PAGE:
The Trump Administration hasn’t simply curtailed the numbers; it has made a show of doing so. “There are things you can do without raising the ire of half the world,” an Administration official told me. The refugee program is discretionary, the official explained, so there are all kinds of subtle ways for the government to drag its feet if it wants to. But, by drastically lowering the refugee cap and repeatedly pushing different versions of its travel ban, the Administration is sending a message. The official told me, “They’re doing this to make a point: ‘Don’t come here. We don’t want you.’ ”
With some twenty-two million people displaced, the world is in the midst of the worst refugee crisis since the Second World War. Almost a quarter of those refugees are Syrians, a population that the President has said he wants to protect. Each iteration of his travel ban, however, has sought to block travellers trying to enter the U.S. from Syria, and to restrict refugee admissions from the country. So far this year, the United States has accepted just eleven Syrian refugees, and that seems to trouble some members of the Administration, including Secretary of Defense James Mattis. Earlier this month, Mattis told Congress, “I’ve seen refugees from Asia to Europe, Kosovo to Africa. I’ve never seen refugees as traumatized as coming out of Syria.” Two weeks ago, when Trump ordered a targeted strike on military installations in Syria, he cited President Bashar al-Assad’s use of chemical weapons on “mothers and fathers, infants and children.” An obvious way to counter Assad and to ease the continued suffering would be to provide Syrian families with a safe haven.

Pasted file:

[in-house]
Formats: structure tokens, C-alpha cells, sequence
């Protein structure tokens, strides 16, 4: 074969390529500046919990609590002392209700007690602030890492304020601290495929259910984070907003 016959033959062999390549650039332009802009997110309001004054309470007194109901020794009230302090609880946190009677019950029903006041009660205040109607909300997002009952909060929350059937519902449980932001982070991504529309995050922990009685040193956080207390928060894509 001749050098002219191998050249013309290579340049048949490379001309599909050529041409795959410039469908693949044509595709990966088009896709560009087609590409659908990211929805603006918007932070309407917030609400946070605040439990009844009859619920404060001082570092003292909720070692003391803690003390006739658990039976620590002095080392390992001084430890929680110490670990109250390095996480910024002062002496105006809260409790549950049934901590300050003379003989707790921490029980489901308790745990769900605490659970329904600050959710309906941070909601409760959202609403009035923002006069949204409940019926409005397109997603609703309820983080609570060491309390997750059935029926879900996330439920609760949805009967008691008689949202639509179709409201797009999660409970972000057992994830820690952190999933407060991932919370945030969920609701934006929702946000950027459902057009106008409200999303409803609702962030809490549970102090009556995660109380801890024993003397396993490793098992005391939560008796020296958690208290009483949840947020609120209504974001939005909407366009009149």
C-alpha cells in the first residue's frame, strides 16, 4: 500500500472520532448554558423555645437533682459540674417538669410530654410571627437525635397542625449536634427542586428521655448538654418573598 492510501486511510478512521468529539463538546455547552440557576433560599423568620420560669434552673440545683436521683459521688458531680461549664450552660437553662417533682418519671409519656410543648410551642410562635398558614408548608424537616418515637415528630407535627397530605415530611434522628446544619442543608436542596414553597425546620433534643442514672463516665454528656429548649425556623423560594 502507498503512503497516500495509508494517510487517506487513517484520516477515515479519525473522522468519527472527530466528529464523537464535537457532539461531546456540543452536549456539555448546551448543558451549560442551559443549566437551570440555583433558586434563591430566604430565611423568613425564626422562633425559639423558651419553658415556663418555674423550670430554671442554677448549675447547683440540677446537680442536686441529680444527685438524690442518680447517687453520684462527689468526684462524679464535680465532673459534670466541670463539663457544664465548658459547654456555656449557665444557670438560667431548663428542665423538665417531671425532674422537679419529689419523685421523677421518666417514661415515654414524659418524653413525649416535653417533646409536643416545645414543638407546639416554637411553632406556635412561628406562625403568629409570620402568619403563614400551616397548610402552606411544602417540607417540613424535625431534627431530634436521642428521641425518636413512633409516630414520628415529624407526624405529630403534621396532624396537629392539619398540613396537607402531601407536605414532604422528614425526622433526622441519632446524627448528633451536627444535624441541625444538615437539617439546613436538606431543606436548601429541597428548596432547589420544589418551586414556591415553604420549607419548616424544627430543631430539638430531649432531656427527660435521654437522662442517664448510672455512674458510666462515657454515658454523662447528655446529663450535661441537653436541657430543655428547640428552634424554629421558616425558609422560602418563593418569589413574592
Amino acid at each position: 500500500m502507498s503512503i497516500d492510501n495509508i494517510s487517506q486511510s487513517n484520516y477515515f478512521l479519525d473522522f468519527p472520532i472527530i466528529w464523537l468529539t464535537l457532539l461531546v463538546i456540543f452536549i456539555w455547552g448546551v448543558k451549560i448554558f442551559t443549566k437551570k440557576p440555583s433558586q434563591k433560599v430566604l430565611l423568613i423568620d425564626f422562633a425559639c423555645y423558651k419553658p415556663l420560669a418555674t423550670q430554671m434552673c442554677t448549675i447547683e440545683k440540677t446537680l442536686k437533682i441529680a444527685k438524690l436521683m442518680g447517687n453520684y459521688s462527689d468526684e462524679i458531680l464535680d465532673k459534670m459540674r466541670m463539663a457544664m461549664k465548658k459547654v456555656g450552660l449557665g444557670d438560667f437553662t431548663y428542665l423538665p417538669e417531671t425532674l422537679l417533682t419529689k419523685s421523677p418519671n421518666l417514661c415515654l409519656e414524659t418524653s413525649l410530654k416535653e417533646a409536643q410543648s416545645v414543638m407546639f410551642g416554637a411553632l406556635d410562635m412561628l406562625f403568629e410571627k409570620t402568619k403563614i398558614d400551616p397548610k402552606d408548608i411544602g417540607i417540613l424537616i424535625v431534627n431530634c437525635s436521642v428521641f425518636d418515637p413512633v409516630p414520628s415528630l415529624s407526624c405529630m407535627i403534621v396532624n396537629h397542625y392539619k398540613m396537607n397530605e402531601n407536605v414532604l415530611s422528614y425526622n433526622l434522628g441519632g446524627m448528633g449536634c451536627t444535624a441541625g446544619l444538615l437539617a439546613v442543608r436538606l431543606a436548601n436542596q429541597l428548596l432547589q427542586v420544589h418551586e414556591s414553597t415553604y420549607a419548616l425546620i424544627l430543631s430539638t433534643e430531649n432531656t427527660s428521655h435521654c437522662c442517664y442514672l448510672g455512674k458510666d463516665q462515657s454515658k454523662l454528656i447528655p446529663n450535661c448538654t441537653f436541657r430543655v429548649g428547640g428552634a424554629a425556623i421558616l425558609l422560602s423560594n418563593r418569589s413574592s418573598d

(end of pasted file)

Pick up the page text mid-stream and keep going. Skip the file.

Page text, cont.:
In fact, when the Administration lowered the refugee cap, some of the strongest objections came from the Department of Defense, the Joint Chiefs of Staff, and members of the intelligence community. One way that the U.S. military strengthens international alliances is by helping to address humanitarian needs in and around crisis zones. That means honoring agreements to protect foreigners who have risked their lives to support American troops, in places likeIraq. There is currently a backlog of fifty-eight thousand Iraqis who have helped U.S. ground forces in some fashion and remain at risk of being targeted as a result. In the first half of the current fiscal year, only a hundred and six Iraqis have been resettled in this country.
American allies that have shouldered the burden of resettling Syrian refugees have also had reason to question the U.S.’s commitment to humanitarianism. The Jordanian government has accepted more than a million Syrian refugees, and European nations, including Germany, have accepted hundreds of thousands. In December, the United States withdrew from the U.N. Global Compact on Migration, a nonbinding declaration—passed unanimously in the General Assembly the previous year—that reaffirms the world’s commitment to protecting the rights of refugees and migrants. “No country has done more than the United States,” Nikki Haley, the U.N. Ambassador, said at the time. “But our decisions on immigration policies must always be made by Americans and Americans alone.” The Administration official told me, “This all makes Mattis look like an ass. Allies are asking him lots of questions he didn’t get before.”